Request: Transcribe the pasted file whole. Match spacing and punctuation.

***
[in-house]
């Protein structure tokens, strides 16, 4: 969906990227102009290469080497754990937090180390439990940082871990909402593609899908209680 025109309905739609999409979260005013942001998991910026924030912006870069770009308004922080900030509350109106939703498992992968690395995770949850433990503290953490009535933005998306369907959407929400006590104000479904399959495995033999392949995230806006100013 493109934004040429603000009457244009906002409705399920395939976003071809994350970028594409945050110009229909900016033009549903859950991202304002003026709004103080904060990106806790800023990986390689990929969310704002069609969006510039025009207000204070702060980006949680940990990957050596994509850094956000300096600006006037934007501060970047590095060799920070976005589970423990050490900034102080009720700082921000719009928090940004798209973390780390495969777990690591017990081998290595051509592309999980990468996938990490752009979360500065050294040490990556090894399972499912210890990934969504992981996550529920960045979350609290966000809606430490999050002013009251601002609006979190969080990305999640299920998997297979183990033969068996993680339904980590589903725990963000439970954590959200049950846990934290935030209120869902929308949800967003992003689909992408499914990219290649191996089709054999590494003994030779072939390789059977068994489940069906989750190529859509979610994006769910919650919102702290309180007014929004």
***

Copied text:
[in-house]
């Protein structure tokens, strides 16, 4: 969906990227102009290469080497754990937090180390439990940082871990909402593609899908209680 025109309905739609999409979260005013942001998991910026924030912006870069770009308004922080900030509350109106939703498992992968690395995770949850433990503290953490009535933005998306369907959407929400006590104000479904399959495995033999392949995230806006100013 493109934004040429603000009457244009906002409705399920395939976003071809994350970028594409945050110009229909900016033009549903859950991202304002003026709004103080904060990106806790800023990986390689990929969310704002069609969006510039025009207000204070702060980006949680940990990957050596994509850094956000300096600006006037934007501060970047590095060799920070976005589970423990050490900034102080009720700082921000719009928090940004798209973390780390495969777990690591017990081998290595051509592309999980990468996938990490752009979360500065050294040490990556090894399972499912210890990934969504992981996550529920960045979350609290966000809606430490999050002013009251601002609006979190969080990305999640299920998997297979183990033969068996993680339904980590589903725990963000439970954590959200049950846990934290935030209120869902929308949800967003992003689909992408499914990219290649191996089709054999590494003994030779072939390789059977068994489940069906989750190529859509979610994006769910919650919102702290309180007014929004």